Soylent Coffiest is made out of green tea, people. (It really sort of is.)

First Soylent went after solid meals, now its new drink Coffiest is trying to make your morning latte obsolete.

Published August 12, 2016 9:59AM (EDT)

Charlton Heston in "Soylent Green"; The Soylent Coffiest.   (MGM/Soylent/Salon)
Charlton Heston in "Soylent Green"; The Soylent Coffiest. (MGM/Soylent/Salon)

In case you’ve been too busy consuming solid food to keep up with the latest nutritional craze, Soylent is a scientifically engineered liquid meal replacement created by Rob Rhinehart. Necessity was the mother of its invention as Rhinehart, a former software engineer, found himself too busy to eat actual meals. So he decided to teach himself physiological chemistry, and created a drinkable supplement that supposedly contained everything a human being needs to survive.

The drink was quickly crowdfunded (quickly raising over $750,000) upon its release in 2014. It received support from Andreessen Horowitz, and won converts in the tech industry, where every moment spent not coding puts you farther behind in the race to build the next Snapchat.

Naturally, Soylent (yes, it’s named after the Charlton Heston movie) has been an easy target for critics — it’s been called “sperm like,” and its taste is usually described as somewhere between sweet and “non toxic Play-Doh.” This year, Rinehart made headlines when it was revealed he might face permit-related criminal charges over an abandoned shipping container he dubbed “an experiment in sustainable living.” His company however, shows no sign of slowing down.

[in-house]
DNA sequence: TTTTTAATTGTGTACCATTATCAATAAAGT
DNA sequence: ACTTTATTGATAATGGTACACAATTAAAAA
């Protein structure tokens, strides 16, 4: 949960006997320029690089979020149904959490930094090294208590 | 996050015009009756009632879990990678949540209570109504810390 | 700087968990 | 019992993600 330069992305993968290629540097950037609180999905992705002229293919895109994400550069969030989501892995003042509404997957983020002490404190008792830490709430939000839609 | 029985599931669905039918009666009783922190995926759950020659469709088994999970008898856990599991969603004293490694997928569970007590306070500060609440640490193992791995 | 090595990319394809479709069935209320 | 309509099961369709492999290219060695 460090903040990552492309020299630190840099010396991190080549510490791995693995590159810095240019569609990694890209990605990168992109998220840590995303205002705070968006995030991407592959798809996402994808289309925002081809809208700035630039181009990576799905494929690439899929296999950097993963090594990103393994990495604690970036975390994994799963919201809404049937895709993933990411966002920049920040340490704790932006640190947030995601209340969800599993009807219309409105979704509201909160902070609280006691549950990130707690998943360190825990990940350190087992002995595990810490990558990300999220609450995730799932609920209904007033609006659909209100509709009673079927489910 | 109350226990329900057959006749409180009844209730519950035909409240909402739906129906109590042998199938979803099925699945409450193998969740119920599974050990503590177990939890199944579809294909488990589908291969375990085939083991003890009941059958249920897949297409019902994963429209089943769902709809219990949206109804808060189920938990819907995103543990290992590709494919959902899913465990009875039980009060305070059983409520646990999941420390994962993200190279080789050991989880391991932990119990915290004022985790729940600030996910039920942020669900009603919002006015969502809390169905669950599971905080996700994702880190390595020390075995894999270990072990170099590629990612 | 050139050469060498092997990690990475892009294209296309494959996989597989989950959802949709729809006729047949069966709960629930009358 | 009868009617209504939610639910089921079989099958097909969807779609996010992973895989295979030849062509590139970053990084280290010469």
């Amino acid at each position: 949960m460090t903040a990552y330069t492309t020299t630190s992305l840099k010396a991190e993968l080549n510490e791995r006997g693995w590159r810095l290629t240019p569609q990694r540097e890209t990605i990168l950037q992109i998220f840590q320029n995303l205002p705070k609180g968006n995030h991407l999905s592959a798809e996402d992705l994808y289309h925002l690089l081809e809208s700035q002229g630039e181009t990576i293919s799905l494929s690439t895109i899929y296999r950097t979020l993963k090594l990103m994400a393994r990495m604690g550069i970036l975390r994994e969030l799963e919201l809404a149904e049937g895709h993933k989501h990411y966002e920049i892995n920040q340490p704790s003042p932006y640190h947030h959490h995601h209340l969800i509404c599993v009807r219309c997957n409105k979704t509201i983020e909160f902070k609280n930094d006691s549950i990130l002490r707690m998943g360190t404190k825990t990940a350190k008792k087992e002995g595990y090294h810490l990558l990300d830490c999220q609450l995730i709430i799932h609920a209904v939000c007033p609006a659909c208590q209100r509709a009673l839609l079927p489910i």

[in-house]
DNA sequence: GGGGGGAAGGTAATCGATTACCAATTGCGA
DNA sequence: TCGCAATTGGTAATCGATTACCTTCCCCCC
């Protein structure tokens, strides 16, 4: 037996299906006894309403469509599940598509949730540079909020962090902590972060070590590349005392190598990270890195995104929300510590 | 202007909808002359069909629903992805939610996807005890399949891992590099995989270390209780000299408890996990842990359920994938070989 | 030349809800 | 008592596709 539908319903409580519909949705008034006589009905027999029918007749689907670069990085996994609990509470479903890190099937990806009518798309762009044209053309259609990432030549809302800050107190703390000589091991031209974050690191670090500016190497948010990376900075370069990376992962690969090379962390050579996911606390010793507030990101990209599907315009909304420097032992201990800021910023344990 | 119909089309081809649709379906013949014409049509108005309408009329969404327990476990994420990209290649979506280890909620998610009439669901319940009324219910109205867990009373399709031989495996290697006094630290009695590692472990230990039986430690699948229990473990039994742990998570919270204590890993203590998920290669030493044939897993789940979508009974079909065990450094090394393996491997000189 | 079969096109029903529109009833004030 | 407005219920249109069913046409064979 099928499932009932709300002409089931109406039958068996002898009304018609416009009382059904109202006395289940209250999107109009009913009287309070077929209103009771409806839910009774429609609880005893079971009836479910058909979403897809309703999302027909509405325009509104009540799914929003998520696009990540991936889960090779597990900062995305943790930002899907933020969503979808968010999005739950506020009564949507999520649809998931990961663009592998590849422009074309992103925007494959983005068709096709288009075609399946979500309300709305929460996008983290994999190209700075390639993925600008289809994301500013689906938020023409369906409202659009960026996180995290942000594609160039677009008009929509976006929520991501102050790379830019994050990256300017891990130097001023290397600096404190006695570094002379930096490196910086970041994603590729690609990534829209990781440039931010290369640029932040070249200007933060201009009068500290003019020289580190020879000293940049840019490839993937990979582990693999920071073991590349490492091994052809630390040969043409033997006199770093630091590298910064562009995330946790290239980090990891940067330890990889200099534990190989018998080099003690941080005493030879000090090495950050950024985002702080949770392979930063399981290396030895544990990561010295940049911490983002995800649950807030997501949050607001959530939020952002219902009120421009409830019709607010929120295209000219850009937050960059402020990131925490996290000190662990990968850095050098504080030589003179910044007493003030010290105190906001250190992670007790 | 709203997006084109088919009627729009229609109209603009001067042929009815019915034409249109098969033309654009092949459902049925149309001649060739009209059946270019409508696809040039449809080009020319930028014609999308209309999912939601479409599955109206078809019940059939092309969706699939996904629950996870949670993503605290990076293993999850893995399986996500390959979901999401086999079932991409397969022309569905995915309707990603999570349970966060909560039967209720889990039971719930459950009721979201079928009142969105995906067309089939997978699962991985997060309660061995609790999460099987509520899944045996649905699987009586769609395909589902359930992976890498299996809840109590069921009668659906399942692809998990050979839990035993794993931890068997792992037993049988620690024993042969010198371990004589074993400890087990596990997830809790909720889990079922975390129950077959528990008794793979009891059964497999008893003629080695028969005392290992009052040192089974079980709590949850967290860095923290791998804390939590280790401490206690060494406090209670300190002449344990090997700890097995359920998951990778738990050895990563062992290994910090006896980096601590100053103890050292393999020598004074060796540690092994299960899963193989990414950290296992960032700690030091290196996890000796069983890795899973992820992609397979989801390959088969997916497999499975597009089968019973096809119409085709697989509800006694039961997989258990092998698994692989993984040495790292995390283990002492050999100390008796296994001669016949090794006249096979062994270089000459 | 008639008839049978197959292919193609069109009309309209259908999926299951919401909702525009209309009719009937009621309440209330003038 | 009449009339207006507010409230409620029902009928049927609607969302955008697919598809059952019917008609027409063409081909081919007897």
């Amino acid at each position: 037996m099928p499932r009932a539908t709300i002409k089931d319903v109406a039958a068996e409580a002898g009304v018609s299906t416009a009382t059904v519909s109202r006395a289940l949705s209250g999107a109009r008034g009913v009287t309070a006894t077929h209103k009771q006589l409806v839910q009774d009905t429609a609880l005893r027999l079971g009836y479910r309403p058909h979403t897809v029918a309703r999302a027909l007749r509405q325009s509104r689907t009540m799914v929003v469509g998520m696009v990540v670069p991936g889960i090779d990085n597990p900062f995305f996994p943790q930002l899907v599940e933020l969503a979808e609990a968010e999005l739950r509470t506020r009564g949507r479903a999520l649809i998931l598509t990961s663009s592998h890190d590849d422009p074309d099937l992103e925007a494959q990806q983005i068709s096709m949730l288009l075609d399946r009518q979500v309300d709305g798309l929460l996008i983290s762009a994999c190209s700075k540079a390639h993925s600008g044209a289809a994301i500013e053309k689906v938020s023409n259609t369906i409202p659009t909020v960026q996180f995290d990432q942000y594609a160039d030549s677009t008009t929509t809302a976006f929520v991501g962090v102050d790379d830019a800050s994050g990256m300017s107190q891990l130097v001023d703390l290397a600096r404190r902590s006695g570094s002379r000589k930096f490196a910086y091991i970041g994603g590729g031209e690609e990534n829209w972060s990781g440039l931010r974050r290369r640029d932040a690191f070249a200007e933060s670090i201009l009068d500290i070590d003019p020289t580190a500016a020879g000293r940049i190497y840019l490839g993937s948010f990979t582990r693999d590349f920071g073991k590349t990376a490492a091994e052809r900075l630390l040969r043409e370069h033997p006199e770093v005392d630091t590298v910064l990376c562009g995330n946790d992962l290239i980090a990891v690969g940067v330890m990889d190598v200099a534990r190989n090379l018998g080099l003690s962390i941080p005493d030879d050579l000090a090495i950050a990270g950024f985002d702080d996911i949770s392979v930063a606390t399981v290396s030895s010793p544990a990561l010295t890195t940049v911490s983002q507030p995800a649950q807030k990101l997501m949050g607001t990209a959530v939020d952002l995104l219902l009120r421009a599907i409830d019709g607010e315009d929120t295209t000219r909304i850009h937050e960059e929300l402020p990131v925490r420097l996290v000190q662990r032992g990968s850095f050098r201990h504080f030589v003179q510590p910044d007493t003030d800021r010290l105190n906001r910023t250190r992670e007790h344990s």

As a food substitute, Soylent is packed with vitamins, minerals, amino acids, proteins, fats, and everything else necessary to keep functioning normally — except for the fuel many of us need most: caffeine. Enter the new Coffiest, which contains all the Soylent you love (or can stomach) with 150 mg of caffeine, coffee flavoring and L-Theanine, the amino acid found in green tea. Packages of twelve bottles are available for $39 (through if you subscribe to the liquid lifestyle, the cost drops to $37.05).

At a time when bespoke coffee culture involves spiking your brew with butter a la Bulletproof, foaming it up with liquid nitrogen, and funneling it through gadgets that would baffle even Walter White, is making a meal out of your morning joe really so strange? Even though the overly engineered nature of Soylent still leaves many feeling uneasy, a coffee drink that satisfies a multitasking audience in need of sustenance (Coffiest delivers 20% of your daily nutritional requirements, far more than your Americano) seems sure to find takers beyond the ranks of Silicon Valley brogrammers. 

By Laura Bolt

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Coffee Diet Food Nutrition Soylent